Abraham Lincoln to Samuel D. Marshall, 30 December 18451
Friend Sam:
I learned to day, that Lane, to avoid paying the cost of taking the case between Dorman and him, back from the Supreme Court, has commenced a new proceeding in your circuit court2 Write me, if this is so; and I together with judge Logan, will try to frame a plea either in bar or in abatement, out of the fact of the pendency of the old case, that shall blow them up with their new case–3 By the way, if they fail for more than year (which they have nearly done already) to take the old case down from here, I think we can pled plead limitation on them, so that it will stick for good and all.–4Dont speak of this, lest they hear it, and take the alarm–
Write me on receipt of this–5
Yours as ever–A. Lincoln
<Page 2>
SPRINGFIELD Ill.[Illinois]
JAN[January] 2
S. D. Marshall Esqr[Esquire]ShawneetownIllinois–
1Abraham Lincoln wrote and signed the letter. He also authored the address on the back page, which was folded to create an envelope for mailing.
2Abraham Lincoln represented William and Nancy Dorman in the Illinois Supreme Court case of Dorman et ux. v. Lane, on appeal from the Gallatin County Circuit Court, where Samuel D. Marshall had represented them. The Supreme Court delivered its opinion on January 29, 1845, reversing the decision and remanding the case back to the Gallatin County Circuit Court. Lane had not actually begun a new case, but had reinstated his petition in the lower court without first paying the costs of the appeal and obtaining the copy of the judgment of the Supreme Court.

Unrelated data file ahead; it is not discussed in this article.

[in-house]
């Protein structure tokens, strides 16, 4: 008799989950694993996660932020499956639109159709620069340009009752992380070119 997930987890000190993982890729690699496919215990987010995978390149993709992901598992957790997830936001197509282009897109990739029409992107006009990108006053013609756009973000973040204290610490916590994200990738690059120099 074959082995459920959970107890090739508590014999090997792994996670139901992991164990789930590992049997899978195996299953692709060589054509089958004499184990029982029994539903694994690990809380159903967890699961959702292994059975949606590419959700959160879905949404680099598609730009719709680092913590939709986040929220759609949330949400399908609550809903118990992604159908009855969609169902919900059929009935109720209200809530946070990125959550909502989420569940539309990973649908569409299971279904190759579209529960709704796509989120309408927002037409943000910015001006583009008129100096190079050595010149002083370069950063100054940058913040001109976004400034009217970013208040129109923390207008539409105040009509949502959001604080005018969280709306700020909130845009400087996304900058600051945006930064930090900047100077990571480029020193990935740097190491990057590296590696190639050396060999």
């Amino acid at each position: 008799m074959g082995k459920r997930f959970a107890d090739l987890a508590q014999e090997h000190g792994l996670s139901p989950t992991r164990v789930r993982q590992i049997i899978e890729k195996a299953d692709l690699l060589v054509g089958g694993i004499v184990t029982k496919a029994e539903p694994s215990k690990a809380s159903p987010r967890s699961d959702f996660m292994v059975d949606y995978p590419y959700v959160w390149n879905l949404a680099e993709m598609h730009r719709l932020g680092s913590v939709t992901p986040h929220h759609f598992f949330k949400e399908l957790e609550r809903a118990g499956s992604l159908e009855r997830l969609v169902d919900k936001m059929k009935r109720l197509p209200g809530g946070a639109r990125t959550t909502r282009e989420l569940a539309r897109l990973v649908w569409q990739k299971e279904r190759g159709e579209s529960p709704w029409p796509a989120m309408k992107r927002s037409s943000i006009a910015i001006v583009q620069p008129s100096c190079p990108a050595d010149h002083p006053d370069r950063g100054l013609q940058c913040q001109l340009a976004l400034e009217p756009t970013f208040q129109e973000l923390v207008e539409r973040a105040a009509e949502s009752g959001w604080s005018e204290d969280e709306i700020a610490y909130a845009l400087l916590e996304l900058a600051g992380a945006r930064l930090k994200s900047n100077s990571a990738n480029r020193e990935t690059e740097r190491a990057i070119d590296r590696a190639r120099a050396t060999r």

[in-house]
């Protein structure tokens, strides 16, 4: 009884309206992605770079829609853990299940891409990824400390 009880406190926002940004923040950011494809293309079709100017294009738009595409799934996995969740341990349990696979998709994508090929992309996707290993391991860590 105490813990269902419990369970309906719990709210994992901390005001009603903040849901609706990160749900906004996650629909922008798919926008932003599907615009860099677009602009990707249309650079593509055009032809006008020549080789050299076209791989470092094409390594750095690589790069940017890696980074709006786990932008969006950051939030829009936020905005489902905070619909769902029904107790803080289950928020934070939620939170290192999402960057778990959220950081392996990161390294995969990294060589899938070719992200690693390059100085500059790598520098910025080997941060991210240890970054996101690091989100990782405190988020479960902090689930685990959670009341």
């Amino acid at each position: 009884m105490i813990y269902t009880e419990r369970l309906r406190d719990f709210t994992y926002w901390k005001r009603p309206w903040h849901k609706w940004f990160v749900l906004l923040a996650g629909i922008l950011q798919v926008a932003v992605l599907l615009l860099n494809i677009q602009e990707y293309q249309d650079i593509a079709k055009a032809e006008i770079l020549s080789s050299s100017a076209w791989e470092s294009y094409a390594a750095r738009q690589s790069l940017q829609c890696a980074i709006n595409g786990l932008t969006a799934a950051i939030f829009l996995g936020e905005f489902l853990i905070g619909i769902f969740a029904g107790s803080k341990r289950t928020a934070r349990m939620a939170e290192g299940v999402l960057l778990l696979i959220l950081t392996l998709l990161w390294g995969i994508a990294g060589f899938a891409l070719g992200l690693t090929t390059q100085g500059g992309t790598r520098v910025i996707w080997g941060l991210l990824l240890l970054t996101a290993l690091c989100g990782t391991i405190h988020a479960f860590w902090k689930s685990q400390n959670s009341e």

Daniel W. Stowell et al., eds., The Papers of Abraham Lincoln: Legal Documents and Cases (Charlottesville: University of Virginia Press, 2008), 1:264 270, 282-84; Abraham Lincoln to Samuel D. Marshall.
For previous letters concerning the Dorman case, see Abraham Lincoln to Samuel D. Marshall, and Abraham Lincoln to Samuel D. Marshall.
3A plea in bar denies the merit of the case, while a plea in abatement simply objects to the timing of the plaintiff’s claim.
Henry Campbell Black, Black’s Law Dictionary, 5th ed. (St. Paul, MN: West, 1979), 1037.
4Illinois law gave participants one year from the date of the decision to reverse in the Illinois Supreme Court in which to reinstate the case. Lane had until January 29, 1846, to reinstate his case.
“An Act for the Limitation of Actions and for Avoiding Vexatious Law Suits,” 10 February 1827, Revised Laws of Illinois (1827), 286; Daniel W. Stowell et al., eds., The Papers of Abraham Lincoln: Legal Documents and Cases, 1:284.
5Marshall’s reply to Lincoln has not been located.

Autograph Letter Signed, 2 page(s), Vault MSS 563, L. Tom Perry Special Collections, Brigham Young University (Provo, UT).